Document Type


Publication Date

Summer 8-1-2020

Publication Citation

27 Indiana J. Global Legal Studies 409 (2020)


Medical tourism, as defined by scholar Glenn Cohen, is "the travel

of residents of one country to another country for treatment."'

Transplant tourism, a type of medical tourism, is traveling abroad to

purchase an organ for transplant. Although organ sale is currently

illegal in every country except Iran, many countries-such as India, the

Philippines, Pakistan, Bangladesh, and Egypt-have thriving black

markets for these goods. Organ transplants are often the only effective

means of treating end state organ failure, and the demand for

transplants is especially high in developed and middle-income

countries. Shortages of available donors and organs, however, have

caused an increased demand with a limited supply. The Global

Observatory on Donation and Transplantation estimates that in 2013,

there were 118,000 organs transplanted globally, meeting only 10

percent or less of global needs. This gap in supply and demand has

created a black market for underground organ sales where poor and

vulnerable individuals sell their organs to brokers, who then resell these

organs at higher costs. In 2011, the World Health Organization

estimated that global illicit organ sales produced between $600 million

and $1.2 billion annually. The market that has emerged is harmful to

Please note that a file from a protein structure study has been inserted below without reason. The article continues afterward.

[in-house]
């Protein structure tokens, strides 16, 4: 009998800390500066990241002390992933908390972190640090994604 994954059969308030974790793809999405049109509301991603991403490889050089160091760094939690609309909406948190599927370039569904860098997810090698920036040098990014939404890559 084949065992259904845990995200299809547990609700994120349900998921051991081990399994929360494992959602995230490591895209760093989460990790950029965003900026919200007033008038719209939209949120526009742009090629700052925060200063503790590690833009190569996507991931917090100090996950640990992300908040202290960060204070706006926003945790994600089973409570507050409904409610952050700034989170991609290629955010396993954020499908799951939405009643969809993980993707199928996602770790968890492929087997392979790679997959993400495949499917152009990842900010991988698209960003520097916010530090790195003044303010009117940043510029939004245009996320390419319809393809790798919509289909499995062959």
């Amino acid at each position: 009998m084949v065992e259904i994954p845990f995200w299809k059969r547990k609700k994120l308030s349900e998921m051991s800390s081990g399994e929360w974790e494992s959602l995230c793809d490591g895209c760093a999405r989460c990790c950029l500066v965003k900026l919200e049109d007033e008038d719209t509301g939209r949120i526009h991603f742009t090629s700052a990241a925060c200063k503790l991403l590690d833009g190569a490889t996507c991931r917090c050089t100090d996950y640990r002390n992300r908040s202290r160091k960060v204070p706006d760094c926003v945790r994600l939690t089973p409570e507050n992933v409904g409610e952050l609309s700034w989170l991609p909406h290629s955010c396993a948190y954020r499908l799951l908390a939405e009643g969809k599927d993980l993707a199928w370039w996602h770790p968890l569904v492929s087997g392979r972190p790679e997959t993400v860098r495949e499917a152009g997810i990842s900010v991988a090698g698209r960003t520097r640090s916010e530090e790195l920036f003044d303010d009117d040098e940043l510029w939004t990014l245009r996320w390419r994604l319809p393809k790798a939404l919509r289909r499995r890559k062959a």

sellers in many aspects, and sellers are often taken advantage of by

brokers' manipulative tactics.

This paper will explore the problems associated with black market

organ sales and analyze its effects on sellers" (i.e., the people selling

their organs) and the tourists (i.e., the people who travel abroad for

transplantation). Part I will give an overview of how transplant tourism

operates, focusing specifically on kidney sales. Part II will address

ethical arguments for why transplant tourism is harmful to sellers. Part

III will address the international response to this phenomenon and the

various international protocols in place. Finally, Part IV will propose

regulatory solutions that are aimed at protecting sellers. Since a

thriving black market already exists, regulation-instead of outright

prohibition-is the best solution for protecting sellers' well-being who are

currently unprotected in the market.

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